The study is based on chemical data related to groundwater samples collected, via multilevel sampling technique, in four piezometers located along a flow line in the alluvial plain of the Po River (Italy). Multilevel pressure head measures highlight the presence of upward vertical gradients induced by the drainage system, used to reclaim the lowlands for agricultural purposes. The drainage causes the upward transport of salts due to the presence of hypersaline groundwater in the lowest portion of the aquifer. Chemical data show high TDS values almost in the entire coastal aquifer, with only small shallow freshwater lenses close to irrigation canals and palaeodunes. The aquifer structure and the paleogeography of the region, together with Br/Cl ratio, suggest that the hyperhalinity comes from solution of evaporite salts formed in inter-basins during the Holocene transgression, rather than from modern seawater intrusion or mixing processes with brines as confirmed by the relationships between the major ions of the groundwater samples, the seawater and the freshwater end-members. The chemical composition of groundwater in this lowland coastal aquifer appears to be controlled by several water-sediment interactions.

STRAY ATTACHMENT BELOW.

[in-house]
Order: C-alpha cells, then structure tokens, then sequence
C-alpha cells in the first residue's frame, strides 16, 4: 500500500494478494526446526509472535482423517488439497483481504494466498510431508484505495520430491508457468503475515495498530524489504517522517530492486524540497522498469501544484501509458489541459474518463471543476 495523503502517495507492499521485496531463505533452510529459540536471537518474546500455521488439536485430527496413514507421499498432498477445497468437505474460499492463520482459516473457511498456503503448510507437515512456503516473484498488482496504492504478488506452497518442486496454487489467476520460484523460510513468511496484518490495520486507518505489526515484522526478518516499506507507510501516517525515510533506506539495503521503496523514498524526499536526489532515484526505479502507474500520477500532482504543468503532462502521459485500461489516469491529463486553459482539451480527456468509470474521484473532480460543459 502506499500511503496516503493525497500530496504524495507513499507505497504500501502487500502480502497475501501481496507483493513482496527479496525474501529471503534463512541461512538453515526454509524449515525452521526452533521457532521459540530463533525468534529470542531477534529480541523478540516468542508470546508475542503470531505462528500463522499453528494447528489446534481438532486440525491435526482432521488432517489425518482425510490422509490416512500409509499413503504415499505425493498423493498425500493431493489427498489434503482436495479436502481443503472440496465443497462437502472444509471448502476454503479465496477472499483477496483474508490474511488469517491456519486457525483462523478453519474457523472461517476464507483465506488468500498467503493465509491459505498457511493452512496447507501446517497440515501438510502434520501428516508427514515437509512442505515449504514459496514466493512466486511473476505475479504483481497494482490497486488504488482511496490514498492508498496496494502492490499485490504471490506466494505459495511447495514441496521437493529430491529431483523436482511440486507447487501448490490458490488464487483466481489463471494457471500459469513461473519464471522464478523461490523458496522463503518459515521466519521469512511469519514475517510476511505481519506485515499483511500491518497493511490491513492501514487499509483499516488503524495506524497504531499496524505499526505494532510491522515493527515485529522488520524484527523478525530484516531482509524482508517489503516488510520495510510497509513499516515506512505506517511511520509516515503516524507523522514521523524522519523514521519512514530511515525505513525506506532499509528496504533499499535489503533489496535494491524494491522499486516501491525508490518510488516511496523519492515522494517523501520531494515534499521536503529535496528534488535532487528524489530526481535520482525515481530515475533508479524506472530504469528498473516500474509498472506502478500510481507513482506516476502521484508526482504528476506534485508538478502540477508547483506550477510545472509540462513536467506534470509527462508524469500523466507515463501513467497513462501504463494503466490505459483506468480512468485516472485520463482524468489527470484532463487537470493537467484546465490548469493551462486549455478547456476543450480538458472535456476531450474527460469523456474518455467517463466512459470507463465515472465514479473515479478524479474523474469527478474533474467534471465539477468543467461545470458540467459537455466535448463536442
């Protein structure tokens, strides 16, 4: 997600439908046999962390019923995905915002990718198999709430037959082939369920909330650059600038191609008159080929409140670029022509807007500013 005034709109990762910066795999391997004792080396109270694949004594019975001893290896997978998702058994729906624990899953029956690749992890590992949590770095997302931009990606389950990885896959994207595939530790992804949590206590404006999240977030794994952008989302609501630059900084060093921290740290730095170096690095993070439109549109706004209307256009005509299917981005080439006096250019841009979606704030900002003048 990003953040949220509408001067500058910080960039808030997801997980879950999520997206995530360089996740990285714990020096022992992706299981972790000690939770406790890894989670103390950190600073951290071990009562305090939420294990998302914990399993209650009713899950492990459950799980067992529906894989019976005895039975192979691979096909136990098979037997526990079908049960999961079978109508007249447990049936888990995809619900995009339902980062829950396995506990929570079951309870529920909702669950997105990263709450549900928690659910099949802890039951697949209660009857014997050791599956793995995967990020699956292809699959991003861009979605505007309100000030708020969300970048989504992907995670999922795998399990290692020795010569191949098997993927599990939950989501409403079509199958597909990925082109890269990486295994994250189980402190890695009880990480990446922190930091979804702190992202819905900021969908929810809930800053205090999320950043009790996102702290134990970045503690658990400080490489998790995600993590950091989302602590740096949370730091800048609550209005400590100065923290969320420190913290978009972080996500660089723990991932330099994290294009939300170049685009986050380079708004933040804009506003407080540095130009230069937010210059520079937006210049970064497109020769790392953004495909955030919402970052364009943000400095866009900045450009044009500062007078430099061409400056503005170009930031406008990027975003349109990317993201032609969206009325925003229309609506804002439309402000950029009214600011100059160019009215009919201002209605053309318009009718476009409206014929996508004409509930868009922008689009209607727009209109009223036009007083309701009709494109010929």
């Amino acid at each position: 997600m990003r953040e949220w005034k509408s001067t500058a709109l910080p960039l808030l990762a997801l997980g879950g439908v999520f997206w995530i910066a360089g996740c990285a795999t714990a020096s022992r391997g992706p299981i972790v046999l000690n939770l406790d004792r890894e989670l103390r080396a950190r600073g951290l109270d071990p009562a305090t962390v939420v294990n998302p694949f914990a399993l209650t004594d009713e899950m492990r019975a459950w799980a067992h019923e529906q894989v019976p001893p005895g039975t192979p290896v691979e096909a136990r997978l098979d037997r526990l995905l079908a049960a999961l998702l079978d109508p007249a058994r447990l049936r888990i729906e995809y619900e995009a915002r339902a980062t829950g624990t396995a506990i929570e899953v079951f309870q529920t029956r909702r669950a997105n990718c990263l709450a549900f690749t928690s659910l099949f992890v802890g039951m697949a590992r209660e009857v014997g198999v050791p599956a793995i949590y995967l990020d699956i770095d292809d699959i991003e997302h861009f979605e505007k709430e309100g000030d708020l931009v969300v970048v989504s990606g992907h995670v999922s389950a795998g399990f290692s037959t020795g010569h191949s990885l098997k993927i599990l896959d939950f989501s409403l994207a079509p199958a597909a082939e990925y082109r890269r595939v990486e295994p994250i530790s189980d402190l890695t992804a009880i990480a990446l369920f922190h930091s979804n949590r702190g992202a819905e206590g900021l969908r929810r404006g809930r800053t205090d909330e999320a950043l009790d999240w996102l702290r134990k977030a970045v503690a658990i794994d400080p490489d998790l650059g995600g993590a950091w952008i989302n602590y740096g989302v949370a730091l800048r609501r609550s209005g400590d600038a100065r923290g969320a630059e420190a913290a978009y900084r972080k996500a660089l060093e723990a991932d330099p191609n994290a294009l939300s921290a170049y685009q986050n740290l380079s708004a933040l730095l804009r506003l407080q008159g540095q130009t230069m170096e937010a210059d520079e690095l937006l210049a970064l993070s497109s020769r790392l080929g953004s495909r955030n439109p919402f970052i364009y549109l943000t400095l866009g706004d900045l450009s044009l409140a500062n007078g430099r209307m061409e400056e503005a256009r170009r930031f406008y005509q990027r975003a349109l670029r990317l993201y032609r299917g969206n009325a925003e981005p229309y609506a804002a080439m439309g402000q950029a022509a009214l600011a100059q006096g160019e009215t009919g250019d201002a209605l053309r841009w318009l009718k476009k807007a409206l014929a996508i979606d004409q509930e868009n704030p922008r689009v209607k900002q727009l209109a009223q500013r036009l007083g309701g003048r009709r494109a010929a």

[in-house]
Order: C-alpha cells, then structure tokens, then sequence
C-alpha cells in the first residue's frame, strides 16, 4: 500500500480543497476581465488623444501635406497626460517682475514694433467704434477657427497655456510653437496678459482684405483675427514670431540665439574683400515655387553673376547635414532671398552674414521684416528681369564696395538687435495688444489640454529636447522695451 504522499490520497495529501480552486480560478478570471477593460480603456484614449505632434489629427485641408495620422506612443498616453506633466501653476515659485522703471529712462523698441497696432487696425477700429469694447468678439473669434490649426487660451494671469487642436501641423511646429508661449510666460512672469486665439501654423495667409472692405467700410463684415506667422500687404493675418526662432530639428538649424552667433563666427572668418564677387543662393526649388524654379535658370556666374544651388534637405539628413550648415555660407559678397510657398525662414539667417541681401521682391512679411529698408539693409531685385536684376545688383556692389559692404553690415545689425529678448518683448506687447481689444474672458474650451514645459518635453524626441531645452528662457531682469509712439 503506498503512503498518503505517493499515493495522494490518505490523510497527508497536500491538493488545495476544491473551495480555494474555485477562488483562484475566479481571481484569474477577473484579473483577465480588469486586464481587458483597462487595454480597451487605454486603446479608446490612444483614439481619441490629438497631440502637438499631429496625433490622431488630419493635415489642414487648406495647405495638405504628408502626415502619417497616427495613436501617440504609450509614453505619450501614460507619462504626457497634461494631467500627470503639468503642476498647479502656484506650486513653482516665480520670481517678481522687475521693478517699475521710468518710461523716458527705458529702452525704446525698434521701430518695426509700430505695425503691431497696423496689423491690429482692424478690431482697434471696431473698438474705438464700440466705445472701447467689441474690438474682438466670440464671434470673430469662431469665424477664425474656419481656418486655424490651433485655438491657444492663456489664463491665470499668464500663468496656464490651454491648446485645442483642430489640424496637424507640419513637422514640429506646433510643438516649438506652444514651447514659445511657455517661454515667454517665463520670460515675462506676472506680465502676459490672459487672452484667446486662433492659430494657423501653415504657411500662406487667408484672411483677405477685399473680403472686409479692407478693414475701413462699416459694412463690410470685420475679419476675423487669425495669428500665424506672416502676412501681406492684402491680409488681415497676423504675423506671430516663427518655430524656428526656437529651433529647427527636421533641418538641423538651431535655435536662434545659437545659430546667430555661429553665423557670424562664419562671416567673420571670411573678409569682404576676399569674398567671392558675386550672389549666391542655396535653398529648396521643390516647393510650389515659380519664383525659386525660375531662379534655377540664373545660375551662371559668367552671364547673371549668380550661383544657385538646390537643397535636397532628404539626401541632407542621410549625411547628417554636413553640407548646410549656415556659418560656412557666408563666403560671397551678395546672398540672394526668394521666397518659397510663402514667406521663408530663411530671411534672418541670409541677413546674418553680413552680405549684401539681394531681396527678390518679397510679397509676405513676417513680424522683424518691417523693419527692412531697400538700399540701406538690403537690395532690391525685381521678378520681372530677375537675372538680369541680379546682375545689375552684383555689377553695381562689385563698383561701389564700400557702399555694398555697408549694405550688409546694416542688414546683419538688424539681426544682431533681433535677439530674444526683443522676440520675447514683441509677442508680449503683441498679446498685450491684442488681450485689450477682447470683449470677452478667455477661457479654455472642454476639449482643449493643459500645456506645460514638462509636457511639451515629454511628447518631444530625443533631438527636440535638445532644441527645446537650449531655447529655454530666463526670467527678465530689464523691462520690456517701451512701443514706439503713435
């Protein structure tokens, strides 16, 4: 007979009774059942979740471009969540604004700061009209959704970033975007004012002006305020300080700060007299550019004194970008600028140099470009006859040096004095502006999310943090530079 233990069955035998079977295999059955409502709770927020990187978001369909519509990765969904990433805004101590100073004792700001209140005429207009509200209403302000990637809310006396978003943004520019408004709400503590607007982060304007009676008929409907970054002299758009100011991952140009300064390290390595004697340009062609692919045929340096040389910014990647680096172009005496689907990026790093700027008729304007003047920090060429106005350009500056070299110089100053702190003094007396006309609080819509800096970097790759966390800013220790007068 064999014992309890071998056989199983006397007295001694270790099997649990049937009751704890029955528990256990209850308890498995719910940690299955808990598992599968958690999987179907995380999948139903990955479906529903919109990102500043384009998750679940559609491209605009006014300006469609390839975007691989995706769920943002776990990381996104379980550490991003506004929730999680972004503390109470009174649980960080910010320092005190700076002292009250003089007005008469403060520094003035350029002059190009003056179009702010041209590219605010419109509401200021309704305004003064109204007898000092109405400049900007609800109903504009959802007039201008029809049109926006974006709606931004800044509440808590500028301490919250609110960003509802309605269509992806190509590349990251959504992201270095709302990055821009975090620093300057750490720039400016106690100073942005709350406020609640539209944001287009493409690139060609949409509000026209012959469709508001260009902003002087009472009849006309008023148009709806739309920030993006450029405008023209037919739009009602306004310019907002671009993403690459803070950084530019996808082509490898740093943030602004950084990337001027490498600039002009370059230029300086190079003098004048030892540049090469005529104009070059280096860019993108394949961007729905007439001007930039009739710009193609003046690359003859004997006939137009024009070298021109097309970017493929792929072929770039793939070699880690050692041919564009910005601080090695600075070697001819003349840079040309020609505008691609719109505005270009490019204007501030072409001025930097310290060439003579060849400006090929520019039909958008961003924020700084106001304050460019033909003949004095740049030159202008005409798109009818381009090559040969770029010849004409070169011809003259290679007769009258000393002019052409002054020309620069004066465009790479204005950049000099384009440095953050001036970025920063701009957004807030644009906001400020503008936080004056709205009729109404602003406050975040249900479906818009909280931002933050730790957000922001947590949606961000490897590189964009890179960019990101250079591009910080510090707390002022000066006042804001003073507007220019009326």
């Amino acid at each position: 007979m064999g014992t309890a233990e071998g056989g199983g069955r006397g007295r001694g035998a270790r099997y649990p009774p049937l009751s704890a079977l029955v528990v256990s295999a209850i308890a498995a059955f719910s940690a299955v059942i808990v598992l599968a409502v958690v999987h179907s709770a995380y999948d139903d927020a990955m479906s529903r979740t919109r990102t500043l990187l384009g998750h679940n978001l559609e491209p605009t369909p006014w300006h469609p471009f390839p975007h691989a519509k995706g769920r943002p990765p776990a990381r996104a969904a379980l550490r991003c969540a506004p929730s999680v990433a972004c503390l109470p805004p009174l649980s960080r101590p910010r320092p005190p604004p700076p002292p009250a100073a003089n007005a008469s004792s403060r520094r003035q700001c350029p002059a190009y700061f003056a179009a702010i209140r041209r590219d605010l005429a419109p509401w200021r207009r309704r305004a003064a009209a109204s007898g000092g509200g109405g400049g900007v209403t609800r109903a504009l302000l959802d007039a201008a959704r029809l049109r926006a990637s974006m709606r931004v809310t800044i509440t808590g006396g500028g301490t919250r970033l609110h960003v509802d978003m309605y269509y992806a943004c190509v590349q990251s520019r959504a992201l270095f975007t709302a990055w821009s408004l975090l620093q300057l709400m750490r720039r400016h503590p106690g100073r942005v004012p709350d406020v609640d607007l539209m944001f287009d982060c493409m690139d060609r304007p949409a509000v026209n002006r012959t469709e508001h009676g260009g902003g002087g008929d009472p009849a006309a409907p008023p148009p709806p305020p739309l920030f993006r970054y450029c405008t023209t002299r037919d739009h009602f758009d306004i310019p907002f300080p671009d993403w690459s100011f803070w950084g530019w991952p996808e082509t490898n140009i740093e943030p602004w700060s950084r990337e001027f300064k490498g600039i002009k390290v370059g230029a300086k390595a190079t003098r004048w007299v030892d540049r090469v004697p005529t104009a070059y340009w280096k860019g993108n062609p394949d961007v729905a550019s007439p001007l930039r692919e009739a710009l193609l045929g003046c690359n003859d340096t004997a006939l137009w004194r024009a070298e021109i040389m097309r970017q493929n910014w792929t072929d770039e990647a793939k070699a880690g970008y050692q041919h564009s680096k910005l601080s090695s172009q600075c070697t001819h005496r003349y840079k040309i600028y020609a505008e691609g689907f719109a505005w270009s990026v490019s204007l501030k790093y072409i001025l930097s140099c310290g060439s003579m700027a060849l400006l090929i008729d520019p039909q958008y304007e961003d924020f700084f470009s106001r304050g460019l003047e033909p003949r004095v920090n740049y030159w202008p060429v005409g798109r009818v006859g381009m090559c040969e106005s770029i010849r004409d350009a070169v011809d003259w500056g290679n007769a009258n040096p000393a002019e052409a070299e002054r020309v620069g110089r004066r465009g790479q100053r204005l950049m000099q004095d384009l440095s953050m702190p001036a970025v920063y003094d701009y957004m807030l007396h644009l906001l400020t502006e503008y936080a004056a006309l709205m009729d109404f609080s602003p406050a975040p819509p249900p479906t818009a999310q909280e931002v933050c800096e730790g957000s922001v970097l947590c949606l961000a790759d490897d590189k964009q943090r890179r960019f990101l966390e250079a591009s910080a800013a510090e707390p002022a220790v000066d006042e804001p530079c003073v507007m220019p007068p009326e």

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|Titolo:||GROUNDWATER HYPERSALINIZATION IN A LOWLAND COASTAL AQUIFER (PO RIVER PLAIN, ITALY)|
|Data di pubblicazione:||2012|
|Nome del convegno:||22nd Salt water Intrusion Meeting|
|Appare nelle tipologie:||4.1 Contributo in Atti di convegno|